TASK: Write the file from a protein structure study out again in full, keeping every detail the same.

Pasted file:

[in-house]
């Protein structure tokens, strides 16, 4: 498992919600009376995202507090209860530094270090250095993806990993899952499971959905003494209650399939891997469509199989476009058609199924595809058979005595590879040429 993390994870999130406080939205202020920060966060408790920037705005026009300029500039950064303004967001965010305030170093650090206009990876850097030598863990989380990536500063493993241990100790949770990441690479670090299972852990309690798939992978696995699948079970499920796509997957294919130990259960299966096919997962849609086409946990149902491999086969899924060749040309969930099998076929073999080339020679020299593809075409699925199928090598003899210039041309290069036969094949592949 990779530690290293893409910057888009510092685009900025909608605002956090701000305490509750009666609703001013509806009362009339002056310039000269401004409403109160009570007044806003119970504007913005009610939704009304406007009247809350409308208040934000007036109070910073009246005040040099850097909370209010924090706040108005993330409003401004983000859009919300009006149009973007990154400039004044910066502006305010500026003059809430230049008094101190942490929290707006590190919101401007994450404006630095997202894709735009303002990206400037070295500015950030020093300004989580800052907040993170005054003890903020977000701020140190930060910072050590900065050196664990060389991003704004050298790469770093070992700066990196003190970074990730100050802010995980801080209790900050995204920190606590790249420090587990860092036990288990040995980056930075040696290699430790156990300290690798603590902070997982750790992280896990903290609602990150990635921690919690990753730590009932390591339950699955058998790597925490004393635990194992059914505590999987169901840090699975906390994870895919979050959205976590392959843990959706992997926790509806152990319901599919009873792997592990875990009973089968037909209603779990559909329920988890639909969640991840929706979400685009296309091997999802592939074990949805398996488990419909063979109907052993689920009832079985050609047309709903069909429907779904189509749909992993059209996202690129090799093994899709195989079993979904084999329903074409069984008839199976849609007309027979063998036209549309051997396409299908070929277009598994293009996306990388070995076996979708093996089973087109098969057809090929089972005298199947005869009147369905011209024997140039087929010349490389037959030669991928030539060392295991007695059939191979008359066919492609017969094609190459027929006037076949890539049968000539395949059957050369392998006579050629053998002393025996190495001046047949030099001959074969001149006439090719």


[in-house]
């Protein structure tokens, strides 16, 4: 498992919600009376995202507090209860530094270090250095993806990993899952499971959905003494209650399939891997469509199989476009058609199924595809058979005595590879040429 993390994870999130406080939205202020920060966060408790920037705005026009300029500039950064303004967001965010305030170093650090206009990876850097030598863990989380990536500063493993241990100790949770990441690479670090299972852990309690798939992978696995699948079970499920796509997957294919130990259960299966096919997962849609086409946990149902491999086969899924060749040309969930099998076929073999080339020679020299593809075409699925199928090598003899210039041309290069036969094949592949 990779530690290293893409910057888009510092685009900025909608605002956090701000305490509750009666609703001013509806009362009339002056310039000269401004409403109160009570007044806003119970504007913005009610939704009304406007009247809350409308208040934000007036109070910073009246005040040099850097909370209010924090706040108005993330409003401004983000859009919300009006149009973007990154400039004044910066502006305010500026003059809430230049008094101190942490929290707006590190919101401007994450404006630095997202894709735009303002990206400037070295500015950030020093300004989580800052907040993170005054003890903020977000701020140190930060910072050590900065050196664990060389991003704004050298790469770093070992700066990196003190970074990730100050802010995980801080209790900050995204920190606590790249420090587990860092036990288990040995980056930075040696290699430790156990300290690798603590902070997982750790992280896990903290609602990150990635921690919690990753730590009932390591339950699955058998790597925490004393635990194992059914505590999987169901840090699975906390994870895919979050959205976590392959843990959706992997926790509806152990319901599919009873792997592990875990009973089968037909209603779990559909329920988890639909969640991840929706979400685009296309091997999802592939074990949805398996488990419909063979109907052993689920009832079985050609047309709903069909429907779904189509749909992993059209996202690129090799093994899709195989079993979904084999329903074409069984008839199976849609007309027979063998036209549309051997396409299908070929277009598994293009996306990388070995076996979708093996089973087109098969057809090929089972005298199947005869009147369905011209024997140039087929010349490389037959030669991928030539060392295991007695059939191979008359066919492609017969094609190459027929006037076949890539049968000539395949059957050369392998006579050629053998002393025996190495001046047949030099001959074969001149006439090719």